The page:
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Here’s Where to See California’s Monarch Butterflies Right Now | Visit California

Here’s Where to See California’s Monarch Butterflies Right Now

The intrepid orange-and-black flyer is showing up at wintering sites along the coast

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Posted 7 months agoby Ann Marie Brown

Every fourth-grader learns about the western monarch butterfly's amazing migration from Canada to the temperate California coast. But in recent years, schoolkids have also learned that the exquisite orange-and-black butterfly's population has declined by 99.9 percent—and scientists are scrambling to understand why.

This month, butterfly fans are hearing glimmers of good news. Several California overwintering sites—places where the delicate insects spend the cool months in protected forest groves before continuing their journeys—are seeing large numbers of monarchs almost a month earlier than normal.

Volunteers at Pismo State Beach's grove tallied about 8,000 monarchs on October 20.

Near Monterey, researchers at Pacific Grove's butterfly grove counted 2,593 monarchs on October 21. Last year, both sites hosted fewer than 300 monarchs.

"Western monarchs are showing up along the California coast in greater numbers than last year’s historic low," writes conservation biologist Emma Pelton in a Xerces Society blog.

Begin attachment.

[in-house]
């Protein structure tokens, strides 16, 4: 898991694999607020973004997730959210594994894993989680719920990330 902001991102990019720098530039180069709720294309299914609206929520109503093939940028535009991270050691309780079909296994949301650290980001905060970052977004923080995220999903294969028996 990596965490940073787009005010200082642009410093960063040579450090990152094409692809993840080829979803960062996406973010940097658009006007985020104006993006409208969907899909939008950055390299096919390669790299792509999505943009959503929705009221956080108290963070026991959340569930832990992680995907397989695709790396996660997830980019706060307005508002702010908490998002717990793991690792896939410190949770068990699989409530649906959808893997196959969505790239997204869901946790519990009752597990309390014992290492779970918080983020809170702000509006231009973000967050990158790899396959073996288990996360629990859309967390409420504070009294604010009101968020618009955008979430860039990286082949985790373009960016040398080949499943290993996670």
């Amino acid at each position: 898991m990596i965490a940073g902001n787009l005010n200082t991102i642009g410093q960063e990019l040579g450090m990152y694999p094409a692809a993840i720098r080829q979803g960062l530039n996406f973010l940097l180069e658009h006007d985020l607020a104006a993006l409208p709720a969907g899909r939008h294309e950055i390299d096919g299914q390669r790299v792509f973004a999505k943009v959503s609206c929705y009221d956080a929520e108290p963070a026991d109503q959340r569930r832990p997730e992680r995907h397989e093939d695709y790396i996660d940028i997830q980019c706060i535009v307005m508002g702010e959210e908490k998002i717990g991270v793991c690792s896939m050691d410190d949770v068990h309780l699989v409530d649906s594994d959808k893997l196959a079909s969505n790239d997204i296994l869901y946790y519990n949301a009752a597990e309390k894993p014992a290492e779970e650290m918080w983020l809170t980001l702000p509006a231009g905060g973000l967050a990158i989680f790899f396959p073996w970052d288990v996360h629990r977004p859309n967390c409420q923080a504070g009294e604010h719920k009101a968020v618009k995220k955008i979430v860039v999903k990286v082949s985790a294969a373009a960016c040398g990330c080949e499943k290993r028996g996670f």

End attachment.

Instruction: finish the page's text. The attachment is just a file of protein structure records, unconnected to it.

Monarch butterflies usually arrive at overwintering sites in November and stay through February, with their numbers peaking between Thanksgiving and Christmas. They prefer central and southern California's warm, mild winters and don't fare well at temperatures below 50 degrees Fahrenheit. Monarchs tend to cluster in groves of eucalyptus, Monterey cypress, or Monterey pines because the trees act as a blanket and umbrella during winter storms.

Along with Pismo Beach and Pacific Grove, California locations that historically have hosted spectacular monarch gatherings include Natural Bridges State Beach in Santa Cruz and the Coronado Butterfly Preserve at Goleta's Ellwood Mesa Open Space. Monarchs have also been spotted at Bodega Dunes Campground in Bodega Bay and Ventura County's Point Mugu State Park.

As recently as 2016, researchers at some sites reported monarch butterflies numbering in the tens of thousands. But in the last few years, they found only a few hundred—or even zero. Biologists believe the monarchs' extreme population decline has been caused by loss of habitat and pesticide use.

A more complete picture of this year's numbers will be available after the annual Western Monarch Thanksgiving Count, which takes place November 13 to December 5.

Want to help out these beautiful, elegant insects? There's much you can do, from planting native milkweed and nectar plants in your yard to reporting monarch sightings on the Western Monarch Milkweed Mapper website. Check out these tips from the Pacific Grove Museum of Natural History, learn about the Western Monarch Call to Action, and download the Xerces Society's how-you-can-help brochure.

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